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Buddha of Hyderabad

History of Hyderabad

Hyderabad is an historic city noted for its many monuments, temples, churches, masjids, and bazaars. A multitude of influences has shaped the character of the city in the last 400 years. The city is forming its role and outlook as part of the booming service industry revolution, and is trying to preserve and popularize its history.

 Hyderabad History

The area around Hyderabad was ruled by the Mauryan Empire in the third century B. C during the reign of Ashoka the Great. After the death of Ashoka (232 BCE), as the Maurya Empire began to weaken and decline, the Satavahanas who started out as feudatories to the Mauryan dynasty, declared independence and established their empire in this region. The Satavahana Empire or Andhra Empire, was a royal Indian dynasty based from Dharanikota and Amaravati in Andhra Pradesh as well as Junnar (Pune) and Prathisthan (Paithan) in Maharashtra.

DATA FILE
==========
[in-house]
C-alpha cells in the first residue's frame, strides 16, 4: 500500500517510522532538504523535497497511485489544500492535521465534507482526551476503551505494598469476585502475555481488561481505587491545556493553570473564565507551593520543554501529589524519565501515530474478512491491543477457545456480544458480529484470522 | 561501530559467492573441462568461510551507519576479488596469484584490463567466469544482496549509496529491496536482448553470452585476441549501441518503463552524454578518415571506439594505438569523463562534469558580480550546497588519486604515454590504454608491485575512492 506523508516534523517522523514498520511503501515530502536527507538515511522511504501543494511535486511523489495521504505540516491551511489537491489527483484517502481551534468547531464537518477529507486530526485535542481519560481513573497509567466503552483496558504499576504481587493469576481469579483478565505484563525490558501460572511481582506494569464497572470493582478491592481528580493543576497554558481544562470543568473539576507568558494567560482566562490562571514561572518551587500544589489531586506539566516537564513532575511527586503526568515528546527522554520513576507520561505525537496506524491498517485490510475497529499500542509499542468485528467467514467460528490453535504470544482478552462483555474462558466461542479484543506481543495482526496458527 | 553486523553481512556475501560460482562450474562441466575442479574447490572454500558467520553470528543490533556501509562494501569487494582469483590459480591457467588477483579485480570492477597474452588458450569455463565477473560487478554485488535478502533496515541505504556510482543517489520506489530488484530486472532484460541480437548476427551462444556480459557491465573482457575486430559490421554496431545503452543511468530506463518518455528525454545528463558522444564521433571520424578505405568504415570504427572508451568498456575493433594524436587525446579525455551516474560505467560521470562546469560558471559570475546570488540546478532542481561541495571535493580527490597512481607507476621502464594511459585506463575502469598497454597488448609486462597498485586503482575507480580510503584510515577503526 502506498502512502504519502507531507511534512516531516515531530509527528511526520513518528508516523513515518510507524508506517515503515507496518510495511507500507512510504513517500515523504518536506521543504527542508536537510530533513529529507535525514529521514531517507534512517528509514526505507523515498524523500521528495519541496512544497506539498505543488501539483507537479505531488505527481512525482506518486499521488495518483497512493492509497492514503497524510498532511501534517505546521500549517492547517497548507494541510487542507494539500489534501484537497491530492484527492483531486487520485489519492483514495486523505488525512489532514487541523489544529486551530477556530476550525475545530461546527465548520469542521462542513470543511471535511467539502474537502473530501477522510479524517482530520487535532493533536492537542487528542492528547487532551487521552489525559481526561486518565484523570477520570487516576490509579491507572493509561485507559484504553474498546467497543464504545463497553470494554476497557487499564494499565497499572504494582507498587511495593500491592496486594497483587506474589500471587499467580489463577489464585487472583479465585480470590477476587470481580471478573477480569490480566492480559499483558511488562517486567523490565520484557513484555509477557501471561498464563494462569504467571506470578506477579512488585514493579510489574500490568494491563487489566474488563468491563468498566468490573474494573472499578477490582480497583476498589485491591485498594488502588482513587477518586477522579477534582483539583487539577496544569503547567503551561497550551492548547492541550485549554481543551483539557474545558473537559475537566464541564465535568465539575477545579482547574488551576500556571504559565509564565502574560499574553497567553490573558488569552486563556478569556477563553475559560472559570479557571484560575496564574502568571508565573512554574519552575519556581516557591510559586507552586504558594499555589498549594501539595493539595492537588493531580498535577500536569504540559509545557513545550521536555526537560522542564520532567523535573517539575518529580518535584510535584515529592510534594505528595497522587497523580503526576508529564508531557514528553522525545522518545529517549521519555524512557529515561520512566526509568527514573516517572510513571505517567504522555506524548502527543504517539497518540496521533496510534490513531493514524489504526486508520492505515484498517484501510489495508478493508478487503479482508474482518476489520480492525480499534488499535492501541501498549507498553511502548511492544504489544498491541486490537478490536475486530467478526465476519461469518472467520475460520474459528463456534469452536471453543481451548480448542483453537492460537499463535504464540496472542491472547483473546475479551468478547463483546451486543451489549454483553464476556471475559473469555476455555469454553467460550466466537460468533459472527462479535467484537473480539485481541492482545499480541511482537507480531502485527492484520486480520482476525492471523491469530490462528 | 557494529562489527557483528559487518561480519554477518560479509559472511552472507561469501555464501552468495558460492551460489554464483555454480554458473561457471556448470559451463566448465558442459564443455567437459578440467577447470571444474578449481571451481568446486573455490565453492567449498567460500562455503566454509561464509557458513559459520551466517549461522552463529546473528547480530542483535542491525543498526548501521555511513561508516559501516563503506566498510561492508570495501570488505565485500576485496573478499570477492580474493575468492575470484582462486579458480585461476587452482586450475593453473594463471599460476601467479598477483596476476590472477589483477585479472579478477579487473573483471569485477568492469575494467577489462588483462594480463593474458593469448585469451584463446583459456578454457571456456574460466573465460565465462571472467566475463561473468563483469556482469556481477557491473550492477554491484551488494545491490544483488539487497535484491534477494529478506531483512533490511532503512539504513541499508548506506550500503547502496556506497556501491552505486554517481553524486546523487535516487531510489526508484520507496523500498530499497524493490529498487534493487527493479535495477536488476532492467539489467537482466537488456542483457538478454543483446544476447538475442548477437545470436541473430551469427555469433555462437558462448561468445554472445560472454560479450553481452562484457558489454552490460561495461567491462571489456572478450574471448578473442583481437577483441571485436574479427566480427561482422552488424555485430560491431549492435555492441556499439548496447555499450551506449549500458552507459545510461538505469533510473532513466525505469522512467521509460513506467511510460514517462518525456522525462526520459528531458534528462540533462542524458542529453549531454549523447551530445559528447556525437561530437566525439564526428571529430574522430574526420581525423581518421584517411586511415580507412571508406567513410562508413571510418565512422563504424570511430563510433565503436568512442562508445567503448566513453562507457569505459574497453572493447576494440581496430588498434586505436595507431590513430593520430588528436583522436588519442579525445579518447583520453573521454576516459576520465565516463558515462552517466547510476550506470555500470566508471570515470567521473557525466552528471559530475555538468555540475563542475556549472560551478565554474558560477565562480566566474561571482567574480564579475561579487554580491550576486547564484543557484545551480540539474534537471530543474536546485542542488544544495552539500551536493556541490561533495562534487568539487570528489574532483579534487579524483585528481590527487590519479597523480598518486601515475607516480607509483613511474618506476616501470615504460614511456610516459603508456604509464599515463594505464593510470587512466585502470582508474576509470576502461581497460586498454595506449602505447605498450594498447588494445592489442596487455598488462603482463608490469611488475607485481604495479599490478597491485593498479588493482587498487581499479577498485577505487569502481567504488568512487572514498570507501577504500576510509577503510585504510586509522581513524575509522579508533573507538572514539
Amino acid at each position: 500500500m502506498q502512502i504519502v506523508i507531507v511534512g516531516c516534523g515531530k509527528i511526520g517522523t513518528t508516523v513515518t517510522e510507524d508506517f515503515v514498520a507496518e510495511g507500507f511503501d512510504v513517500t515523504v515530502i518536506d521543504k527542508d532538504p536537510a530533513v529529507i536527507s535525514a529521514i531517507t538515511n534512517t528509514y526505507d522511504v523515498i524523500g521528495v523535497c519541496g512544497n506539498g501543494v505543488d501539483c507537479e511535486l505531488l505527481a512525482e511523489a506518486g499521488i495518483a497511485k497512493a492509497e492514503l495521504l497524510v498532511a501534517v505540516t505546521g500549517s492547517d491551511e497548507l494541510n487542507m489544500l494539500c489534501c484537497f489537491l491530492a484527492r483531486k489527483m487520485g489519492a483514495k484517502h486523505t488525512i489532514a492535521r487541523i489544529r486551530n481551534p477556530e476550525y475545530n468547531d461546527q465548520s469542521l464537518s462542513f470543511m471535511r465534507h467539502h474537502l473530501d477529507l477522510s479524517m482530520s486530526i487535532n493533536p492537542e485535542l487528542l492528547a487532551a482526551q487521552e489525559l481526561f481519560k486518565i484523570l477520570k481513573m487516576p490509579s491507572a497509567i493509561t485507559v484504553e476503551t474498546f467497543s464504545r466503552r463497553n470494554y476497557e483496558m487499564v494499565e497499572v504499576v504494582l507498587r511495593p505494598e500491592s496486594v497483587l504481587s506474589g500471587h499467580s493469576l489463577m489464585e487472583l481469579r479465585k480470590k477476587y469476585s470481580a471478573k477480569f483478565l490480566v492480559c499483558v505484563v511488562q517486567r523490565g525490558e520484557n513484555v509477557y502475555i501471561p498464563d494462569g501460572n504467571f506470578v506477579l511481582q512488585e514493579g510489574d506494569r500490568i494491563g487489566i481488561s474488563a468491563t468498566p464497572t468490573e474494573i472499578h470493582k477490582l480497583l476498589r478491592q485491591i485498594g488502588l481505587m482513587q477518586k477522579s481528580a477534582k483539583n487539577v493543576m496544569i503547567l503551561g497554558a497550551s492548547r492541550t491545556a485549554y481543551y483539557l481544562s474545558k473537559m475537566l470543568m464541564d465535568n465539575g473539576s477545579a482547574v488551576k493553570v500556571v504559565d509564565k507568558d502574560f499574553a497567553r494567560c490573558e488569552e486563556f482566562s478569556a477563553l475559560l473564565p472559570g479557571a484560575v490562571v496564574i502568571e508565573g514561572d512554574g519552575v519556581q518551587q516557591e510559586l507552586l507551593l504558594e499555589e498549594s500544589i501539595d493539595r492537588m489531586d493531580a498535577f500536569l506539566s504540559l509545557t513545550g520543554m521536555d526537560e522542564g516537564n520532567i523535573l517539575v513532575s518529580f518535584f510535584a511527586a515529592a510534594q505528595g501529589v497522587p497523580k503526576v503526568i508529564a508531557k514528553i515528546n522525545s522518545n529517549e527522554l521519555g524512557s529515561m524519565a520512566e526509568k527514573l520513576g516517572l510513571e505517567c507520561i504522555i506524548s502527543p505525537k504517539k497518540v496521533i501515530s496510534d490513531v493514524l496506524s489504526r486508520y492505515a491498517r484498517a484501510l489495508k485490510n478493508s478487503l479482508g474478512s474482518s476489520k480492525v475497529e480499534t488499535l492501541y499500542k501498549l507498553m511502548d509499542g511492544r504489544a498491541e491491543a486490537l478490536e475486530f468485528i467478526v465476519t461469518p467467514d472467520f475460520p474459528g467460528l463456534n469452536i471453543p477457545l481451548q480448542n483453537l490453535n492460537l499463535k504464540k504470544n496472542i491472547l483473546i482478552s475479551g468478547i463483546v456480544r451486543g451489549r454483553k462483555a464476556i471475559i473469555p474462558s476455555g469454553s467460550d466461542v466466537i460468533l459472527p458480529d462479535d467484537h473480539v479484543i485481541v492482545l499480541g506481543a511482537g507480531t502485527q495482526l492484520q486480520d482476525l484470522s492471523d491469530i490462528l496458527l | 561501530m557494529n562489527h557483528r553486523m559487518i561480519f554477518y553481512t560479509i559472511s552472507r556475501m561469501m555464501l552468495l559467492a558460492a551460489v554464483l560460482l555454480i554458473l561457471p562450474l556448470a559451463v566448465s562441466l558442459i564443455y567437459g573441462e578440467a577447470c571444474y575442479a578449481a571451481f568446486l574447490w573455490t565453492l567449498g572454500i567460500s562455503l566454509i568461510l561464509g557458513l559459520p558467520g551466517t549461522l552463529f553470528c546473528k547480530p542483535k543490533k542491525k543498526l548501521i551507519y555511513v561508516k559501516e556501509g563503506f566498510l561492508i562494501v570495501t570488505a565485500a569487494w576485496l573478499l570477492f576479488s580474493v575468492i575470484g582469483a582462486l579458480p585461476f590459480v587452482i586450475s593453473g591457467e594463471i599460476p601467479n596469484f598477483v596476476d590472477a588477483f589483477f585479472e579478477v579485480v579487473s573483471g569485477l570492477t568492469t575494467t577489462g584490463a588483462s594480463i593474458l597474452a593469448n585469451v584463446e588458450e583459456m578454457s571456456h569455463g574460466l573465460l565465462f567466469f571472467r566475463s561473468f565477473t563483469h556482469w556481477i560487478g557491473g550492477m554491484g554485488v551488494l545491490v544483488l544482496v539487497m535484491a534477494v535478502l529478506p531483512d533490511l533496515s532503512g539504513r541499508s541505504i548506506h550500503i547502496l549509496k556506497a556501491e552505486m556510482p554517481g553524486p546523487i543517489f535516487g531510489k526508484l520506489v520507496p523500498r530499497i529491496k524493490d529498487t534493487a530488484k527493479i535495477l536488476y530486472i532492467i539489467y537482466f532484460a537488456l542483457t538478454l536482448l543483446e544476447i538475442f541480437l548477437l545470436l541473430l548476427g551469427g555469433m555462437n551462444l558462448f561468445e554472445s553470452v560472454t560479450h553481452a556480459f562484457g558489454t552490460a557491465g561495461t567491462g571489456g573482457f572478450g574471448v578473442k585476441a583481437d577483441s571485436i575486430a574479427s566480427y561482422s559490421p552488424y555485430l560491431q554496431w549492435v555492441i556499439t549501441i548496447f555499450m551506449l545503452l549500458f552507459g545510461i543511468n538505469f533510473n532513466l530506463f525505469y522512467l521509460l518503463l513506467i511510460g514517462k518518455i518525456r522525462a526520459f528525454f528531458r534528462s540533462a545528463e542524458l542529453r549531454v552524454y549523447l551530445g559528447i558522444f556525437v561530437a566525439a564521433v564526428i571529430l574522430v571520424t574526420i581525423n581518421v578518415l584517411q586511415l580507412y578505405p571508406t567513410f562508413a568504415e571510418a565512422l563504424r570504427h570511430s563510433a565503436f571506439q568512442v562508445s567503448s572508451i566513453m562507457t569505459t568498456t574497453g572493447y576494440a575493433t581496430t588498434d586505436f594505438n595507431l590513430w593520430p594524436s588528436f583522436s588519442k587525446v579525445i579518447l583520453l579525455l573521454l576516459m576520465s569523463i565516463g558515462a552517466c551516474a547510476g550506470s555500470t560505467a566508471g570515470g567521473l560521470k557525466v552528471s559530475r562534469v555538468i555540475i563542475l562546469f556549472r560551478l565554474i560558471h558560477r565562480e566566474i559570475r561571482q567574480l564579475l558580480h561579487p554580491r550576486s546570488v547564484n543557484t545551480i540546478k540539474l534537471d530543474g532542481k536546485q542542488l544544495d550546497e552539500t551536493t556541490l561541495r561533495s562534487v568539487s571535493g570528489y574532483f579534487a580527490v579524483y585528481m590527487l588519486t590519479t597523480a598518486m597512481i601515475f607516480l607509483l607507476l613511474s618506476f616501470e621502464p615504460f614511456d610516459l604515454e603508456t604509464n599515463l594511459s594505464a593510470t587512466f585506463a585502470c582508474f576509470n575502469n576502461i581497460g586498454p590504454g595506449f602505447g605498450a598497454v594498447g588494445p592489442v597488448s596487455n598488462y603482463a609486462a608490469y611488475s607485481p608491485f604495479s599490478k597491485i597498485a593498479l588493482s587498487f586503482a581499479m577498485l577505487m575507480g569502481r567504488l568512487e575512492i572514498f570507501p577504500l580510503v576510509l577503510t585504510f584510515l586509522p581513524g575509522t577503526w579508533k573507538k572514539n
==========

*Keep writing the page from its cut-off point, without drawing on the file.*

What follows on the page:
The territory of the empire covered much of the Deccan plateau & central India for 450 years, i. e. , from 230 BCE onward until around 220 CE. After the decline of the Satavahana Empire in 220 AD, the region came under the rule of the Andhra Ikshvaku dynasty (225 AD - 325 AD), the successors of the Satavahanas in the eastern Deccan. The capital of Andhra Ikshvaku dynasty was the town of Nagarjunakonda in modern day Nalgonda district and named after Nagarjuna, a southern Indian master of Mahayana Buddhism who lived in the 2nd century AD, who is believed to have been responsible for the Buddhist activity in the area.

Various Buddhist and Hindu kingdoms ruled the area during the subsequent centuries. The area was ruled by the Kalyani branch of the Chalukya kings. When the Chalukya kingdom became weaker, Kakatiyas, who were feudal chieftains of Chalukya, declared independence and setup their kingdom around Warangal.

The fall of Warangal to Muhammad bin Tughluq's forces from the Delhi Sultanate in 1321 AD brought anarchy to the region. For the next few decades, the Bahmani Sultanate of the Deccan fought the Musunuri Nayakas on the north and the Vijayanagara Rayas on the south for control of the region. By the middle of the 15th century, the region was under the firm control of the Bahmani Sultanate which controlled the Deccan north of the Krishna River from coast to coast.